- Add some algorithms to advance the conversation according to the number of times Robbie has conversed with that particular child, and for how long — this way, Robbie will be able to ‘coach’ them to have a normal conversation — Once they are able to do so, they won’t need Robbie anymore!
- Create a teddy bear, or bubble boy physical device to make it seem less frightening — however, that would have to be tested, as maybe they would be more frightening that just a laptop
It definitely requires some thought, but I’m up for the challenge! ;D
Softpedia just awarded Robbie the Robot (version 022) a SOFTPEDIA “100% CLEAN” AWARD!
That’s pretty neat! I never knew they had those. Although, I have to admit, Robbie does have a virus … a virus to become potentially addictive! Ahah. But really, no viruses or spyware or adware. No memory leaks either! And it is 64 Bit. ;D
Well done Robbie!
4:45 AM – 1234 by Feist! Woowoo! Stayed in bed because I was having a dream about talking to Robbie, have to finish the conversation…
4:50 AM – Awake
5:00 AM – Watch goes off! It gets louder as time passes.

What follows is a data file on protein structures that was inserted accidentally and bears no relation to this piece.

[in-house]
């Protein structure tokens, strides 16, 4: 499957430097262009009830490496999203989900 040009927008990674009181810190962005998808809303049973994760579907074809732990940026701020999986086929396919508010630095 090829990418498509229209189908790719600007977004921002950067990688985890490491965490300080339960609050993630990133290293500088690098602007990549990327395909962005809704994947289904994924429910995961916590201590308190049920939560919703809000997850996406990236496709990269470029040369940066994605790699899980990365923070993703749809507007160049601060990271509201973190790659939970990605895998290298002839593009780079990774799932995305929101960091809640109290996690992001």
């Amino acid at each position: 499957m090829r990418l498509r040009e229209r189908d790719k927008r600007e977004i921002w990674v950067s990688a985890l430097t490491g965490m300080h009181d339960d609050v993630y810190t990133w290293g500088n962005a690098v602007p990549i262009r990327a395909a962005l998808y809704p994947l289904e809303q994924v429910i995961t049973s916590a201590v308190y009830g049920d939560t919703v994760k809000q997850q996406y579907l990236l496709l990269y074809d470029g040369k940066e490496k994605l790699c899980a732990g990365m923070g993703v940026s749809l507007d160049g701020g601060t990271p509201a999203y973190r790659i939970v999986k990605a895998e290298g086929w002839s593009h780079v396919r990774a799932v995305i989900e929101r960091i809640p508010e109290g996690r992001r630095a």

5:09 AM – So, I played around with Arduino on Xcode on my other laptop last night. I’m figuring that the speaking character view, the one that makes Robbie open and close his mouth, could have a pipe which would lead to the terminal so it could go something like
Which would upload the program onto the Arduino.
I’m not exactly sure yet how I’ll have it talking … a wire running out of the back of the stuffed animal to the computer doesn’t sound like a good idea to me :S Maybe I’ll get a bluetooth Arduino and a small wireless microphone. So really, you could have a server farm (hacked Apple TV) in one room, with a big USB hub and multiple Robbies open so that many people in one room can converse with their open copy of Robbie. Only problem would be getting the Apple speech event handler to not be confused, esp as it blocks out all other applications. Maybe I could have Robbie record the sound (speech), then ‘parse’ it. While the computer would be processing, the stuffed penguin would move its arms up and down… hopefully the processing time wouldn’t be too long! But then again, if you have 20 of these stuffies running at one time, it is possible that the computer would run slowly…